(CBS/AP) LONDON - After weeks in the international spotlight, London began returning to post-Olympics normalcy Monday, having largely avoided what many critics predicted would be a two-week logistical nightmare.
In the run-up to the 2012 Games, the government faced scrutiny on several fronts: for failing to provide enough staff at airports and other immigration points to process the crush of visitors; for the private security shortfall that necessitated the military providing some 3,500 personnel to fill the gaps; and for the expected prolonged traffic disaster for locals shut out of Olympic VIP lanes.
With a few exceptions - an initial uproar about empty seats, a Team USA bus needing four hours to reach the Olympic village from the airport - London emerged unscathed.
"The games were awesome," Tumua Anae, a 23-year-old Californian who won gold with the U.S. water polo team, said as she waited for a flight at Heathrow Monday - a day when 116,000 were expected to leave from London's busiest hub. "I have to say to Britain, you guys did a great job."
Heathrow opened a temporary Olympic terminal with 31 check-in desks to accommodate departing athletes and support staff.
The special terminal, designed like a park, was filled with iconic British items including a red phone booth and double-decker bus. Some Heathrow staff wore bearskin hats, much like the guards at Buckingham Palace. The terminal will go back to being a parking lot in three days.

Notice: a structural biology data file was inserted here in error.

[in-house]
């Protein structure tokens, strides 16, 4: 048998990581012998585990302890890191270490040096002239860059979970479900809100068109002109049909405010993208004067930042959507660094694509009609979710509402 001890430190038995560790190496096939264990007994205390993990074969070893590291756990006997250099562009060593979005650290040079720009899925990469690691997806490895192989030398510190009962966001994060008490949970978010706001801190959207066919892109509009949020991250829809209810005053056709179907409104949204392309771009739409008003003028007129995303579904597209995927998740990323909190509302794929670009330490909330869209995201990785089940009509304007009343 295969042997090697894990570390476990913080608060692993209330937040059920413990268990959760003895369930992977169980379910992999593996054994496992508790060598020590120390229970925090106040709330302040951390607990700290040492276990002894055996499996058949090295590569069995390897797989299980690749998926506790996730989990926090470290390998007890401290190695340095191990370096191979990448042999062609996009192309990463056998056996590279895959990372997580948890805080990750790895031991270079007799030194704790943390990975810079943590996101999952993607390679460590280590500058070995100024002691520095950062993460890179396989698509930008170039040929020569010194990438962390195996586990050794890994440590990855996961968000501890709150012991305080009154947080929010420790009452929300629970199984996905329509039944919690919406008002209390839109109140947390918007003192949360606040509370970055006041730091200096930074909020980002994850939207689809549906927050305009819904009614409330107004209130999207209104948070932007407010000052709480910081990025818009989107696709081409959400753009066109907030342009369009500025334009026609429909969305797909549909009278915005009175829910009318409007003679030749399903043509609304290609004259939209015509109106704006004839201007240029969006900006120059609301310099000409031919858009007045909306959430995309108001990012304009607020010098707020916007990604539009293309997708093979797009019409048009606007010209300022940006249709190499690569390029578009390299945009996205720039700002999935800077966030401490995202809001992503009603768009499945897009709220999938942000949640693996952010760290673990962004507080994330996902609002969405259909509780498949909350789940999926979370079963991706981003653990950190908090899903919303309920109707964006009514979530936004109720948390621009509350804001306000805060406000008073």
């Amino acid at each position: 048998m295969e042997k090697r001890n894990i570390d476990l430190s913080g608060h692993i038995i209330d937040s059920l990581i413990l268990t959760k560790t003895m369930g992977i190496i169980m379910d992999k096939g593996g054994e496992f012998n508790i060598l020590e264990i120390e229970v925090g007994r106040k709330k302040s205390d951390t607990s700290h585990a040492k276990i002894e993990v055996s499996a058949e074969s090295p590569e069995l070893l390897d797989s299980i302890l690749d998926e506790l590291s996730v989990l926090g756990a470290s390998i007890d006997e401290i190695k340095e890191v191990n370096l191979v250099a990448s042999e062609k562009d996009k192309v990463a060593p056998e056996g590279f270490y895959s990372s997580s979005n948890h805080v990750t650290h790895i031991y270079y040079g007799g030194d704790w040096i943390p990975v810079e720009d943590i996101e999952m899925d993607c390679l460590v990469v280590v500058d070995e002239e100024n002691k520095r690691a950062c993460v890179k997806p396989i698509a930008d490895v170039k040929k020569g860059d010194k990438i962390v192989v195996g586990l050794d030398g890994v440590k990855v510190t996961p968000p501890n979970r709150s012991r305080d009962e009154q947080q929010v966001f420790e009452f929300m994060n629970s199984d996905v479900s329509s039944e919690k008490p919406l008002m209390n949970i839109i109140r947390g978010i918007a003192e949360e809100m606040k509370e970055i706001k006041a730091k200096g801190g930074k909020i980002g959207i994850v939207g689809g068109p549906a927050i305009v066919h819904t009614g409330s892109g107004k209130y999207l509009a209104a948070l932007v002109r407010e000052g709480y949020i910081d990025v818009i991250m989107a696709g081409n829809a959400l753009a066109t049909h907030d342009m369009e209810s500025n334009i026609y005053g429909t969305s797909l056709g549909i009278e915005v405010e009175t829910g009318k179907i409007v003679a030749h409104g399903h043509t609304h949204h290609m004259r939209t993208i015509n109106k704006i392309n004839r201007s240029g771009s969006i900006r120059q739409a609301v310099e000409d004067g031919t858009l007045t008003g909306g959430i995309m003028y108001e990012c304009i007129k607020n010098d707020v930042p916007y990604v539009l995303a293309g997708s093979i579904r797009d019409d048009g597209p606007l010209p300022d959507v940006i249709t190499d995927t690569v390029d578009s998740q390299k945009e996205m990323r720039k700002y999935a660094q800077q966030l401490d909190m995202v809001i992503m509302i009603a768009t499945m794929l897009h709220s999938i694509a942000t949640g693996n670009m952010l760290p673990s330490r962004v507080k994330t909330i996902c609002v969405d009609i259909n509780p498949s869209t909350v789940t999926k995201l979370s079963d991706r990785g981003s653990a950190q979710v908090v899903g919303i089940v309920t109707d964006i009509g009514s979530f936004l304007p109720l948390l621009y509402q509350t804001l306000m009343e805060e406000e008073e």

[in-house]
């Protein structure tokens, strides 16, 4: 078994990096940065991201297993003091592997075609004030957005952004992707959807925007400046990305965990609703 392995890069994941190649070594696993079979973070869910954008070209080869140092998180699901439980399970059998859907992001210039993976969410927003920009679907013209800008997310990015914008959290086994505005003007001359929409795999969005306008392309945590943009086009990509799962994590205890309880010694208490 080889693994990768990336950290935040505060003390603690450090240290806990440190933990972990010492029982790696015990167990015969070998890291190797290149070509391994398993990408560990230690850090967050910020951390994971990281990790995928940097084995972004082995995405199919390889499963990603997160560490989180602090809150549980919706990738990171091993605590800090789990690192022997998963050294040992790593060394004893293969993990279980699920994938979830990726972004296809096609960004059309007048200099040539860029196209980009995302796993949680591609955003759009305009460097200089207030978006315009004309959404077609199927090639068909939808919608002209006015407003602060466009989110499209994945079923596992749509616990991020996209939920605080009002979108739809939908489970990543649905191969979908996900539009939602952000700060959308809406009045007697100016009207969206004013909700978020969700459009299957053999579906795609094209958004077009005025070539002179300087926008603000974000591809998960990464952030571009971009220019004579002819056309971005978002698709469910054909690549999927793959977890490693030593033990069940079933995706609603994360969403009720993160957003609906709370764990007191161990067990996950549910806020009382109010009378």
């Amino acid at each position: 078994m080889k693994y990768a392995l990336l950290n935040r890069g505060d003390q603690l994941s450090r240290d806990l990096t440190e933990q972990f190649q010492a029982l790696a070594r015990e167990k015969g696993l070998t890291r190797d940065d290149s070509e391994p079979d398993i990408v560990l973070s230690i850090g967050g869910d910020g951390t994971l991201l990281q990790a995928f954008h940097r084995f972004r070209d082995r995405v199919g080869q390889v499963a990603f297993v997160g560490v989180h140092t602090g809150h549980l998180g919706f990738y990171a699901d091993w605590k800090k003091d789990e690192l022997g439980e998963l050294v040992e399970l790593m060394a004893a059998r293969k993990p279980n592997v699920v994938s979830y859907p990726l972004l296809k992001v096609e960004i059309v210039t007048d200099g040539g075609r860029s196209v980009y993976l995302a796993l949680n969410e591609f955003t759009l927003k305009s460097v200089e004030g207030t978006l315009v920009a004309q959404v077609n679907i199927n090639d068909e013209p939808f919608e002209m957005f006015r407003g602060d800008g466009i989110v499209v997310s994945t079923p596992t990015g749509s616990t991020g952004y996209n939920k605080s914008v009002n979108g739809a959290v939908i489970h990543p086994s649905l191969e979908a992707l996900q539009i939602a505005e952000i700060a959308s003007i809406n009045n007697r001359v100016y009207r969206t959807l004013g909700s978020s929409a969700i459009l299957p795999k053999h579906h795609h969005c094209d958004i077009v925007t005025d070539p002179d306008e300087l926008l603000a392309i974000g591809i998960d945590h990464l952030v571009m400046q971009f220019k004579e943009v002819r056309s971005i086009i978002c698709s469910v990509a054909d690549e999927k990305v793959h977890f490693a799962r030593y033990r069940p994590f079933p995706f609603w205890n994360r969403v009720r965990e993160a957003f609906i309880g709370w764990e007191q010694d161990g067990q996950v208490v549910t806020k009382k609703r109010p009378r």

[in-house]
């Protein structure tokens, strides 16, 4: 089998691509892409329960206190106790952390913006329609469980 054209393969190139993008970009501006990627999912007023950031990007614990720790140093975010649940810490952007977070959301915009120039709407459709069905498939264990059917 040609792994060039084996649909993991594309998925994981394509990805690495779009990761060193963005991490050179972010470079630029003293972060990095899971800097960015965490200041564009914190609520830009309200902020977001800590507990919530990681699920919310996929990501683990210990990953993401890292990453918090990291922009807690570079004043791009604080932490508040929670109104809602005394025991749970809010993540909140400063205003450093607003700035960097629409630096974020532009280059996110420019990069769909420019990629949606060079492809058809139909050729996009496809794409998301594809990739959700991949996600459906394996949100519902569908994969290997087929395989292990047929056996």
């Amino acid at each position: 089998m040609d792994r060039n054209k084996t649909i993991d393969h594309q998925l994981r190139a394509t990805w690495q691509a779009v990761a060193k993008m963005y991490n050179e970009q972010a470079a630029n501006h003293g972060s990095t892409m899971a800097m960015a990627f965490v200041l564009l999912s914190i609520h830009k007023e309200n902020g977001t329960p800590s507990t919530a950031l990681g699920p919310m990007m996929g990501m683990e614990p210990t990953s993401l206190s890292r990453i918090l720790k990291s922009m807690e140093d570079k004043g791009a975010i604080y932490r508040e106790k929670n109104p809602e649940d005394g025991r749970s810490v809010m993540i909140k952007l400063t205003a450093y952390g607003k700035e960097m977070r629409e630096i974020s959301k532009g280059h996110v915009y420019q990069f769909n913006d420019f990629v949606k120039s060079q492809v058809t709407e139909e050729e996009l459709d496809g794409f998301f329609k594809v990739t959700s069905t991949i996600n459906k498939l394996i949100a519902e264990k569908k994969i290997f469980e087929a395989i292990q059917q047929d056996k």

"This terminal is cool. I was so shocked when we came in -- there was grass and it looked like an English garden," said Lisa Ericson, a member of Sweden's sailing team.
Throughout the capital there were signs that the party was over. In central London's government district, workers using fork-lift trucks, cherry pickers and small cranes began dismantling the temporary Olympic beach volleyball arena on Horseguards Parade.
It will take several weeks to take down the towering bleachers, which are next door to the prime minister's home at No. 10 Downing Street.
Sand cleared away from the venue will be used to construct 36 new beach volleyball courts in southern England, part of efforts to boost the sport's profile in Britain.
Despite fears the games would lead to traffic gridlock, many commuters steered clear after a campaign encouraging people to use public transport. Traffic remained lighter than normal in London Monday.
London mayor Boris Johnson said the city's public transport system had coped well. Ridership on London Underground -- also known as the Tube -- was up 30 percent, numbers doubled on the overground Docklands Light Railway, and a city-wide bike hire scheme broke a record with 46,000 bikes rented on a single day.
Commuters reported few problems Monday morning.
"My commute was actually a bit quicker," said IT manager Amit Katwa. "The Tube was on time. The volume of people on the trains was about the same as normal."